1995 Pichon-Lalande, Pauillac

SKU #110208 96 points Robert Parker's Wine Advocate

 What sumptuous pleasures await those who purchase either the 1996 or 1995 Pichon Lalande. It is hard to choose a favorite, although the 1995 is a smoother, more immediately sexy and accessible wine. It is an exquisite example of Pichon-Lalande with the Merlot component giving the wine a coffee/chocolatey/cherry component to go along with the Cabernet Sauvignon's and Cabernet Franc's complex blackberry/cassis fruit. The wine possesses an opaque black/ruby/purple color, and sexy, flamboyant aromatics of pain grille, black fruits, and cedar. Exquisite on the palate, this full-bodied, layered, multidimensional wine should prove to be one of the vintage's most extraordinary success stories. (RP)  (2/1998)

94 points Wine Spectator

 Offers a juicy, lively core of plum, cassis and blackberry, studded with anise, violet and singed vanilla notes. Everything pulls together seamlessly on the finish, with a well-embedded graphite spine. Drink now through 2035. (JM, Web Only-2014)

92 points Stephen Tanzer's International Wine Cellar

 Deep red-ruby color. Currant, loam, tobacco and smoky oak on the nose. Silky, sweet and tender in the middle palate; leather, game and chocolate notes add complexity to the wine strong currant component. Showing slightly less harmoniously than the '96, perhaps due to the bottling, but this thoroughly seductive wine has all the components for future greatness. (ST)  (5/1998)

91 points Decanter

 In contrast to the 2015, this vintage has a larger percentage of Merlot in the blend, along with 45% Cabernet Sauvignon and 15% Cabernet Franc. The colour shows no sign of age, although the nose has less aromatic force than one would have expected. It does show charm and elegance, however. The attack is fresh and limpid, and the moderately concentrated fruit is backed by firm tannins. There's plenty of grip here, but it lacks a little punch and persistence. Still highly enjoyable and finely balanced. (SB)  (11/2017)

K&L Notes

92 points, Neal Martin's Wine Journal: "Tasted at the Chapon Fin restaurant in Bordeaux. I have not tasted this for three of four years. Tasted against the 1996, I don’t think it has the breeding or ambition as that vintage, but it is certainly coming into its own. The Cabernet Franc is less pronounced on this bottle, but there remains a savour, dried blood tincture right in the background. The palate is medium-bodied and just a little herbaceous, yet there is undoubtedly sufficient fruit here to render this a very enjoyable Pauillac, armed with that seductive tobacco-tinged finish. Superb – but will last 15-20 years. Tasted September 2011."


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Varietal:

Cabernet Sauvignon and Blends

- Cabernet Sauvignon has come a long way from its role as a blending varietal, however dominant, in the wines of Bordeaux. Today it is the most planted red varietal in the world. Identified as a descendent of Cabernet Franc and Sauvignon Blanc, the late-ripening Cabernet Sauvignon needs to be planted in warmer climates to fully ripen. Its small berries can easily be identified for their distinctive blue color, thick skins and high tannins. And while the varietal has its own definitive characteristics: green pepper-like aromas and black currant flavors among them, it is perhaps most prized for its ability to convey terroir, vintage and winemaking. A relatively new varietal, Cabernet Sauvignon started making inroads into the wines of the Médoc and Graves in the late-18th century. Today it is also dominant in the up-and-coming Entre-Deux-Mers region of Bordeaux and can also be found in Southwest France. It is the companion varietal to Sangiovese in Italy's Super Tuscans and is planted all over Europe, stretching to lesser-known winegrowing regions like Russia and Lebanon. In the Americas Cabernet Sauvignon has found champions in every nook and cranny of California and among winemakers in Washington, where it complements plantings of Merlot. In South America, Cab thrives in Chile, but can also be found in smaller amounts in Argentina and even in Mexico.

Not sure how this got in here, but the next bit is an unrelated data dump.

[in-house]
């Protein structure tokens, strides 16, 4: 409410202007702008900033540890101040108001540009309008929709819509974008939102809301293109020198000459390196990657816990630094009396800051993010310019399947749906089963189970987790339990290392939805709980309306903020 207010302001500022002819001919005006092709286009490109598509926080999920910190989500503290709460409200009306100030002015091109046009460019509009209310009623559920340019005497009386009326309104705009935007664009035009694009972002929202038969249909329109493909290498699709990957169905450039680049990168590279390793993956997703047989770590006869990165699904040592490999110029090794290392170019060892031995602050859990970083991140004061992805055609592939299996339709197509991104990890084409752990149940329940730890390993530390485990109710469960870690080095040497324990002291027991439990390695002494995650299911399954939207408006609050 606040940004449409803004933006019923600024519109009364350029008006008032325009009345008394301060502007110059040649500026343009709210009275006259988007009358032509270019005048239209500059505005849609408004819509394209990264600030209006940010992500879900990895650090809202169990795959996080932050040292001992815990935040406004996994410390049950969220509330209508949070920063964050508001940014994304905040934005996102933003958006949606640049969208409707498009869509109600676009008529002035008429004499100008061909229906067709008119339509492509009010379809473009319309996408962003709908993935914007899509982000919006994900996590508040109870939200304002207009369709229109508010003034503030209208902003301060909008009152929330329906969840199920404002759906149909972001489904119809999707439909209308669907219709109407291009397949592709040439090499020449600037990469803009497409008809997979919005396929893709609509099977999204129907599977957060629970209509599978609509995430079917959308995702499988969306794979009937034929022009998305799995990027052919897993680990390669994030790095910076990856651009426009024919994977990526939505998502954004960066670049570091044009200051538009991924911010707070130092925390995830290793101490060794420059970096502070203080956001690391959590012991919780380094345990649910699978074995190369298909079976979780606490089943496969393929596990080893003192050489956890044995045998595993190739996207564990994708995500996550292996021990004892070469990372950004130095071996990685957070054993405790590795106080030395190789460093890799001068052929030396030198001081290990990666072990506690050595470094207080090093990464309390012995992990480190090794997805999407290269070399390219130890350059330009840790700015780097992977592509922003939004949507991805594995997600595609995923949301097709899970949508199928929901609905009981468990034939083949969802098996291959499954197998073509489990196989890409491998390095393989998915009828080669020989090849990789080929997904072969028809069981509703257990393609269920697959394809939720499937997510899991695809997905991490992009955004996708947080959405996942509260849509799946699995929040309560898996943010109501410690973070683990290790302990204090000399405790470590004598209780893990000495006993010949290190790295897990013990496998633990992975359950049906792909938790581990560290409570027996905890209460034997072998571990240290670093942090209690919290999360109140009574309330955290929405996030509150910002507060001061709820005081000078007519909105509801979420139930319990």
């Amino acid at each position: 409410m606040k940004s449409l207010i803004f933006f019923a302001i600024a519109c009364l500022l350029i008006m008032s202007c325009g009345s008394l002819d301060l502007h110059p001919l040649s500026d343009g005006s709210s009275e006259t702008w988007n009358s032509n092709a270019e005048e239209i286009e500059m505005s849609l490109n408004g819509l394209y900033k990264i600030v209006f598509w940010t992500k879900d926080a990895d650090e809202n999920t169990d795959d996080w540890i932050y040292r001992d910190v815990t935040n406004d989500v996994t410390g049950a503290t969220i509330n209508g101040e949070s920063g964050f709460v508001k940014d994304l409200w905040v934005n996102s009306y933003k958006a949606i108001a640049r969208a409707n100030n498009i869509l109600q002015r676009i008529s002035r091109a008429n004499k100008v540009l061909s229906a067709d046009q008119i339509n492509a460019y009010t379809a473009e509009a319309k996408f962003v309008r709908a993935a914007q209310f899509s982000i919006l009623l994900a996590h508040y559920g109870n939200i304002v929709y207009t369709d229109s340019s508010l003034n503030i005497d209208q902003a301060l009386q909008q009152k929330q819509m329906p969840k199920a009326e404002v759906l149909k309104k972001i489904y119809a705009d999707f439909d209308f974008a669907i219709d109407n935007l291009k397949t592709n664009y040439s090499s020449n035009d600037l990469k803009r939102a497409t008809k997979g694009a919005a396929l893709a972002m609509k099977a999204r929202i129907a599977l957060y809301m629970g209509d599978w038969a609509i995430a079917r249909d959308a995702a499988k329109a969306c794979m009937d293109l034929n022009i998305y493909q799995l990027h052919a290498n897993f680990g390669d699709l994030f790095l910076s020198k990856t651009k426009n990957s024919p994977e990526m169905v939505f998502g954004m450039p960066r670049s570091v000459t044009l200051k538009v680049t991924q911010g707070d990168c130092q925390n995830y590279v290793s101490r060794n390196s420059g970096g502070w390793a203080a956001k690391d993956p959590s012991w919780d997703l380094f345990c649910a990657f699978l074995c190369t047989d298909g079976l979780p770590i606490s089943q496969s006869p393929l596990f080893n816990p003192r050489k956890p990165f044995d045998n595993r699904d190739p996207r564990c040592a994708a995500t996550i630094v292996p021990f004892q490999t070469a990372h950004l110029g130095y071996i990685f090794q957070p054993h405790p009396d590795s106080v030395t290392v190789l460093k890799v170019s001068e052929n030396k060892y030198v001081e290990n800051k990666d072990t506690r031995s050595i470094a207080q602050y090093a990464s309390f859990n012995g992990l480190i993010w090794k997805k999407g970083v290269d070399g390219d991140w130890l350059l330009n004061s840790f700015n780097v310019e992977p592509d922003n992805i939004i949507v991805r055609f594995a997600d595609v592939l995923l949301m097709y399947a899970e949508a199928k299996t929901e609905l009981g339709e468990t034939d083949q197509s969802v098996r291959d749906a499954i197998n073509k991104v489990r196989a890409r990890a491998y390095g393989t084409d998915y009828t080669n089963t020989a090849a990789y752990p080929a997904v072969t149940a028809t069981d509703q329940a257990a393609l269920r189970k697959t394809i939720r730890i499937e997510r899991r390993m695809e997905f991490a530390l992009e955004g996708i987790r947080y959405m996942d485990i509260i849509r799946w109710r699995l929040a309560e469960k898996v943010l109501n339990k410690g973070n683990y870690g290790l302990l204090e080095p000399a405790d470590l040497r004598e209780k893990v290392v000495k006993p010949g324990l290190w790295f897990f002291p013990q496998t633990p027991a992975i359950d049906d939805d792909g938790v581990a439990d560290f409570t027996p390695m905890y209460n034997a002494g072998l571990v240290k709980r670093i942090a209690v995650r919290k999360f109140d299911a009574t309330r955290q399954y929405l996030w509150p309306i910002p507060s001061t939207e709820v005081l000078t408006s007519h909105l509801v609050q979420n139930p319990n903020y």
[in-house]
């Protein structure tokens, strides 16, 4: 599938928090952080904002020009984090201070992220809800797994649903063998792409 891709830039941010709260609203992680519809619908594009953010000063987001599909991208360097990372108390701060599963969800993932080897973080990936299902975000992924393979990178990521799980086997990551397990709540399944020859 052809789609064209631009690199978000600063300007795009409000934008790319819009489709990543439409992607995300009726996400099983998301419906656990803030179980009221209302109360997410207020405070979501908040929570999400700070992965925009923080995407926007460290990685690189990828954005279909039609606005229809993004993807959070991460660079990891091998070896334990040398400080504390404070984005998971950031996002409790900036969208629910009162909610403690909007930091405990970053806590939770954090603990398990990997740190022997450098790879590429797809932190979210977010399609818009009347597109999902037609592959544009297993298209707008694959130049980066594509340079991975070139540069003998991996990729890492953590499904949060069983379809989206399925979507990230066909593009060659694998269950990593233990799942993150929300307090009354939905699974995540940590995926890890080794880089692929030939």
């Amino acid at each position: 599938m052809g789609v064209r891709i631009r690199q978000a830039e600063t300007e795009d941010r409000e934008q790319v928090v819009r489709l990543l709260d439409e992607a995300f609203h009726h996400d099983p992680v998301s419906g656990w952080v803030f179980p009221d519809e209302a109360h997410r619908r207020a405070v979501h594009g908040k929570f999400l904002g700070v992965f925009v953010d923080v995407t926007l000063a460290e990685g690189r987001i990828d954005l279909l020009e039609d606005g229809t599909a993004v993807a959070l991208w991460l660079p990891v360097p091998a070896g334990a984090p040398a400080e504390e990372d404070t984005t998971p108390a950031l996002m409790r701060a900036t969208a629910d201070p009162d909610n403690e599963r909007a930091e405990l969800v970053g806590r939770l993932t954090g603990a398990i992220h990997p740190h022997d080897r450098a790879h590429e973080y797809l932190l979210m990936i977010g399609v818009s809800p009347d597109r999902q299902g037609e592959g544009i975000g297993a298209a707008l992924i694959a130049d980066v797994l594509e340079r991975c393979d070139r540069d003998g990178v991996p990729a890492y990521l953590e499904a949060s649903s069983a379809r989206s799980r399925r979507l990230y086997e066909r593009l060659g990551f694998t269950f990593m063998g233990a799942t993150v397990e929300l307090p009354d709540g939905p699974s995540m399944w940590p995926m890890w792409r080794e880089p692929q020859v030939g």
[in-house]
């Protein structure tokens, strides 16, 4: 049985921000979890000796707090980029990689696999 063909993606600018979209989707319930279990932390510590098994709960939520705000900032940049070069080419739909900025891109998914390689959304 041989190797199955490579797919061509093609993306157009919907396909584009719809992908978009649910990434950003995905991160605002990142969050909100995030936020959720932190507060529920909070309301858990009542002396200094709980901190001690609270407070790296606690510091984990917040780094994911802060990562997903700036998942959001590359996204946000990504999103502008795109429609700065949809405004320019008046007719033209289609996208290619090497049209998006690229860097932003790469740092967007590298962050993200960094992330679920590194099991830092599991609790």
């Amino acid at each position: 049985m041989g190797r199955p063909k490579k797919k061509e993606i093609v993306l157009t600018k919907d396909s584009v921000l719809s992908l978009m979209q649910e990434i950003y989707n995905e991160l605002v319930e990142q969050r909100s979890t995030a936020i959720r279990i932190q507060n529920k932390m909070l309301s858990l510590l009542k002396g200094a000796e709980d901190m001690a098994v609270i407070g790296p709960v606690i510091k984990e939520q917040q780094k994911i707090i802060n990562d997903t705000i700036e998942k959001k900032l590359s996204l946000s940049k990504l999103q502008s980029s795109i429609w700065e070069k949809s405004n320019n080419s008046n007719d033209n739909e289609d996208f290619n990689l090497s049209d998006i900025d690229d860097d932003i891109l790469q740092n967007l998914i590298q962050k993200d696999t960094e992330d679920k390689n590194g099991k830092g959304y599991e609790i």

Country:

France

- When it comes to wine, France stands alone. No other country can beat it in terms of quality and diversity. And while many of its Region, Bordeaux, Burgundy and Champagne most obviously, produce wine as rare, as sought-after and nearly as expensive as gold, there are just as many obscurities and values to be had from little known appellations throughout the country. To learn everything there is to know about French wine would take a lifetime. To understand and appreciate French wine, one only has to begin tasting them.
Sub-Region:

Bordeaux

Specific Appellation:

Pauillac

- Pauillac is probably the most famous village in Bordeaux. Located between St. Julien and St. Estephe, it has more of the top ranked chateau than the other four appellations of the Haut Medoc. This area has three of the five premier cru classe wineries: Lafite Rothschild, Latour, and Mouton Rothschild. There are two of the top second-growths (Pichon Lalande and Pichon Baron) as well as several outstanding fourth and fifth-growth chateaux including Lynch Bages. Because of the gravely soils and great drainage, Pauillac has the ideal conditions to grow great Cabernet Sauvignon. The wines from this village are some of the longest-lived in Bordeaux.